Insider Threat Detection solutions are designed to protect against cyber-threats that originate inside your organisation’s network. This could include compromised accounts and devices, ransomware risks, and poor internal security practices.
When we consider the need for strong cyber defenses, the first thought tends to be: how can we stop people getting in? We are often focused on preventing external malicious actors from breaching our defenses and gaining access to valuable or sensitive data. However, threats from insiders are a growing concern for businesses as statistics show that the number of incidents being initiated from internal threats is rising. The Cybersecurity Insiders 2020 Insider Threat Report detailed that 68% of organizations feel “moderately to extremely vulnerable” to insider attacks and can confirm that these types of attacks are increasing in frequency.
No companies are safe from this type of threat; it includes not only malicious action, but also negligence and carelessness. So regardless of the size of your organization, without the right policies and procedures, a range of problems can arise. This is where specific internal threat solutions come into their own.
To make the process of selecting the right solution more straightforward, we have put together a list of some strong options, each of which provide insider threat detection with capabilities like alerts, permission controls, and automation. We have also included some background information and our recommendations for the type of organization that is best served by each solution.
What Is An Insider Threat?
We are naturally suspicious of external actors and entities trying to gain access to our networks. This attitude makes sense – there is no reason why an innocent external entity should want to force access to your network. This attitude defends against threats like phishing attacks, malware, and ransomware. Most cybersecurity tools work to prevent hackers from attacking networks or other company resources using these types of attacks by setting up barriers that effectively block them from entry or tip off users to suspicious activity that they can flag up for investigation.
The threat, however, does not end here. With insider threats the call is coming from inside the organization.
An insider threat is a cyberattack where a user that already has access to a network, initiates a breach. This could be a current of former employee, board member, consultant, or business partner who has some level of privileged access. Typically, an individual will use their login credentials to access data and resources, causing harm to the company’s equipment, networks, information, or systems.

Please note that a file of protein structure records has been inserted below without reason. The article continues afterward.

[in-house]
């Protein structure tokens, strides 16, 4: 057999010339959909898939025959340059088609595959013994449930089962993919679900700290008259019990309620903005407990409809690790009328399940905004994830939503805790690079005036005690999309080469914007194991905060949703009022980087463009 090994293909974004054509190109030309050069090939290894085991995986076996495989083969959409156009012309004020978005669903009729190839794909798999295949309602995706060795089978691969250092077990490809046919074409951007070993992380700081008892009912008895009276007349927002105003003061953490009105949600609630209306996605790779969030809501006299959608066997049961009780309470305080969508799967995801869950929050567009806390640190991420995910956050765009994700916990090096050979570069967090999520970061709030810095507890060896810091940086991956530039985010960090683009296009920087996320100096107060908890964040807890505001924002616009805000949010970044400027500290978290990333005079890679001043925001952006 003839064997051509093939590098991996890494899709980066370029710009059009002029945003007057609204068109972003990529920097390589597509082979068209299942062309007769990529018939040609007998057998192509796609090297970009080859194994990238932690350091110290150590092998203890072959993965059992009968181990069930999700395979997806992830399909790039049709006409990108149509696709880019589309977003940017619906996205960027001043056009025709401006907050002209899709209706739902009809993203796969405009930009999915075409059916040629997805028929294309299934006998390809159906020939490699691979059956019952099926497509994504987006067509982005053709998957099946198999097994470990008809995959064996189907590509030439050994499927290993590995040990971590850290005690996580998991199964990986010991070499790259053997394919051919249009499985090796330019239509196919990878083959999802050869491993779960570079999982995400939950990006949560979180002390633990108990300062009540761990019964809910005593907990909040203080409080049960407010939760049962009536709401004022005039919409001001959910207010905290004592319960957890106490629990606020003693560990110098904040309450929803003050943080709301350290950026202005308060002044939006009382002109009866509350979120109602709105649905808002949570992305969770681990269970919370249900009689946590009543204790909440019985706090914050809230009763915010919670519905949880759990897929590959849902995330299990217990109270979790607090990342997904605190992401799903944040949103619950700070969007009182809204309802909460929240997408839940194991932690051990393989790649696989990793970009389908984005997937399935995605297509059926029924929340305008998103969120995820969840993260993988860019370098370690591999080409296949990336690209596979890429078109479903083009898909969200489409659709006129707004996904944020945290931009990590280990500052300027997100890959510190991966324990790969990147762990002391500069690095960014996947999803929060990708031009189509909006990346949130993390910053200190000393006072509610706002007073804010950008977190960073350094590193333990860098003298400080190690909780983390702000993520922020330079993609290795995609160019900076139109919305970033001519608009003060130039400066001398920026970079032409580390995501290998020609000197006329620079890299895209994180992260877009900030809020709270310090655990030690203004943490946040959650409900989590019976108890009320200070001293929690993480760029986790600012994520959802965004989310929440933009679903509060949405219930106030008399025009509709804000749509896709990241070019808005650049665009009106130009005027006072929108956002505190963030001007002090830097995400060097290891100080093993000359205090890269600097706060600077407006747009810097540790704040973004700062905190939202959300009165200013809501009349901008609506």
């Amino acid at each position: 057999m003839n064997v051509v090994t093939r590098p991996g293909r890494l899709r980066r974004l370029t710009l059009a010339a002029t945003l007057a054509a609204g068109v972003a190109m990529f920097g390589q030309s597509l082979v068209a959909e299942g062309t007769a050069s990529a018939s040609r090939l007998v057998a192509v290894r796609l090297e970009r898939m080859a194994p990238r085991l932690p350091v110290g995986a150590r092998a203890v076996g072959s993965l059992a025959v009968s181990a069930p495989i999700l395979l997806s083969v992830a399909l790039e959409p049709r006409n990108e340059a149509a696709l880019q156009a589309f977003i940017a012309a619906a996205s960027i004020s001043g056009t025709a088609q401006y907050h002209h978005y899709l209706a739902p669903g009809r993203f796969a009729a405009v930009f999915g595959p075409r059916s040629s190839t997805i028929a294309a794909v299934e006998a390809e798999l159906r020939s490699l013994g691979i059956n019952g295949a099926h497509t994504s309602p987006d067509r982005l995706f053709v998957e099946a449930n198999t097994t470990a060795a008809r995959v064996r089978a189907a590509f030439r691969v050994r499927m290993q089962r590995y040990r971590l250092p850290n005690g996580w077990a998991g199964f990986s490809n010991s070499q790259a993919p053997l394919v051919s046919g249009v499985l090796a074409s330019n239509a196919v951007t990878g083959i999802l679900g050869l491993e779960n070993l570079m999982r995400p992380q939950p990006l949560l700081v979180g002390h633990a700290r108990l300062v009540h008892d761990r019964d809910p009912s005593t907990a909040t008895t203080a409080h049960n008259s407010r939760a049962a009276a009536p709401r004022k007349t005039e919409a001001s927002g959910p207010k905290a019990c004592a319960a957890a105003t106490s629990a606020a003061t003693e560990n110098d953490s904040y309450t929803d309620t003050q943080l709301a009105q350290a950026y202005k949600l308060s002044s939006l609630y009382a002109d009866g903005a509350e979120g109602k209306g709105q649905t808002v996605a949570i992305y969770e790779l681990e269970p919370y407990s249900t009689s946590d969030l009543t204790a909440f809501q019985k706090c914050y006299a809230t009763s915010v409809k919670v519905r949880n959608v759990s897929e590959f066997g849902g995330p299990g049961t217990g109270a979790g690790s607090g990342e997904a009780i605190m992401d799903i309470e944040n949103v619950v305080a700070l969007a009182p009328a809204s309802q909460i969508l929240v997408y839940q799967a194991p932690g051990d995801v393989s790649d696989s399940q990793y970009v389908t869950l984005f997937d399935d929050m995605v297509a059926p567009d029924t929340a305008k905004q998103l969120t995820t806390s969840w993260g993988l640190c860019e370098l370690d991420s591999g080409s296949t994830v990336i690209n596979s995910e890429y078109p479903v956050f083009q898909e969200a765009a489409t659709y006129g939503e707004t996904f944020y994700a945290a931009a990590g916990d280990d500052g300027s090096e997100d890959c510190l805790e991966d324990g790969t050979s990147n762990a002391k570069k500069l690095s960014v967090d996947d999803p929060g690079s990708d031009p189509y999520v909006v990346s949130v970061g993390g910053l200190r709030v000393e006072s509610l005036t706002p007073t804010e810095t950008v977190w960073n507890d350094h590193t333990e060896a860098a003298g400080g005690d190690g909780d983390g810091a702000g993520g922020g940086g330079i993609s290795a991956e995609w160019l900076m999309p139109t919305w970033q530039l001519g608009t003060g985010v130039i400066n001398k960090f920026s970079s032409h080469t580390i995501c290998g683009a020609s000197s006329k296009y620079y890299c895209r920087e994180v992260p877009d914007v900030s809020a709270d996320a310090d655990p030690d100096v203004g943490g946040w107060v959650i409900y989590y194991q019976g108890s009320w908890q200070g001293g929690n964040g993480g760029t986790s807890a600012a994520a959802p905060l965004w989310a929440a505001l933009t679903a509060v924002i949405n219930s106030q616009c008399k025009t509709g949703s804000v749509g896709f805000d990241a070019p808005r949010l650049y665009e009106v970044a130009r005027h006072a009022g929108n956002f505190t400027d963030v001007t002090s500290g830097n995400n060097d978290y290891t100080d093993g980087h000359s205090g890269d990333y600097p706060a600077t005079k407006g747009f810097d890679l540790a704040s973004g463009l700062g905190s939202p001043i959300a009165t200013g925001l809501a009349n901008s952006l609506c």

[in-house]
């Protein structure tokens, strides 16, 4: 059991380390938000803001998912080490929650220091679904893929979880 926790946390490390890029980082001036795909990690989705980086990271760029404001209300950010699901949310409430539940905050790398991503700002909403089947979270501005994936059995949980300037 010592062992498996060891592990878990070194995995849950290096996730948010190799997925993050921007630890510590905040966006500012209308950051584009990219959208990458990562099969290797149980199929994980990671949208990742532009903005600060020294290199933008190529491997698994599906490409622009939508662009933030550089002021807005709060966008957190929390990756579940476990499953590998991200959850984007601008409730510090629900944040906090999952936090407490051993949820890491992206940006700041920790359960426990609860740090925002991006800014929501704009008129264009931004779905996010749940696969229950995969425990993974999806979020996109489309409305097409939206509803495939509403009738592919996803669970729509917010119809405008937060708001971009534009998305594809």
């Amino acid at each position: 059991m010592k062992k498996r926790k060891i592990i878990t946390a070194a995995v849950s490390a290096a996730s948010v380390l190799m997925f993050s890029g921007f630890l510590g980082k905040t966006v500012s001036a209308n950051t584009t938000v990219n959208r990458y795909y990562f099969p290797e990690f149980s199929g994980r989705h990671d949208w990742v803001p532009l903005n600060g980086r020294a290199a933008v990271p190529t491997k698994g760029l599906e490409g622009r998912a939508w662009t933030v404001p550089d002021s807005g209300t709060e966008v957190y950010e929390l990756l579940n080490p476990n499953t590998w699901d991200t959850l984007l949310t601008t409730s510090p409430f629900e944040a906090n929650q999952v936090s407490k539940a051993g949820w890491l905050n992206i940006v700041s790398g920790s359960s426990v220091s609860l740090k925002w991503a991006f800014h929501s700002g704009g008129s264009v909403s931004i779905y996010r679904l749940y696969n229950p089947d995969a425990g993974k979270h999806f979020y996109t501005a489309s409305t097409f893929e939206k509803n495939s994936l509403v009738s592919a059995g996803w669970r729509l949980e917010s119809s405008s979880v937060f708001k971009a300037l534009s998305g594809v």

Insider threats might involve unauthorized information disclosure, corruption, theft, sabotage, or espionage. That being said, a large proportion of insider threats arise through negligence and user error. This might involve the release of valuable, sensitive information, or a failure to adequately secure infrastructure.
Types Of Insider Threats
Insider threats occur when individuals breach an organization’s security, leading to data loss or other security exploits. There are a variety of forms an insider attack can take, including: intentional, unintentional, third-party threats, malicious threats, and collusive threats.
Intentional. When an insider attack is intentional this means an individual has set out with the intention of causing an organization harm. This could be to cause reputational damage or financial loss. Intentional insider attacks are often carried out as a form of retribution due to a perceived wrongdoing by a disgruntled employee.
Unintentional. Most insider threats are not carried out deliberately but are caused by unintentional mistakes. Employee negligence, for instance, can result in data being lost or stolen. Unintentional data leaks include mistakenly clicking on malicious links or opening malicious attachments in phishing emails, sending sensitive information to unauthorized email addresses, and not deleting sensitive information correctly. These threats can be mitigated through focusing on educating employees on how to recognize risky actions and to follow security best practices.
Third-party threats. This type of insider threat involves someone who is not a direct employee, but who is involved with the organization (like a contractor or business partner). Their actions, malicious or innocent, result in security becoming compromised. This category of insider threat describes identity, rather than intention.
Malicious threats. These are insider threats carried out with intent to cause harm, whether that be for the individual’s personal or professional benefit or as an act of revenge in retaliation for a perceived wrong. Malicious insider threats are particularly insidious because, due to their existing relationship with the organization, these individuals understand the organization and therefore know what activities will be most damaging or have the highest chance of succeeding. Malicious insiders might target company directors, leak sensitive data, steal data, or sabotage corporate systems and equipment.
Collusive threats. This is a type of malicious insider who is operating as part of a team with someone outside of the organization. These external partners could be third party organizations, rival companies, or even cyber criminals who wish to steal intellectual property or sabotage operations for their own gain. By combining someone who has knowledge of the organization, with a third-party with cyberattack experience, this type of attack can be very effective.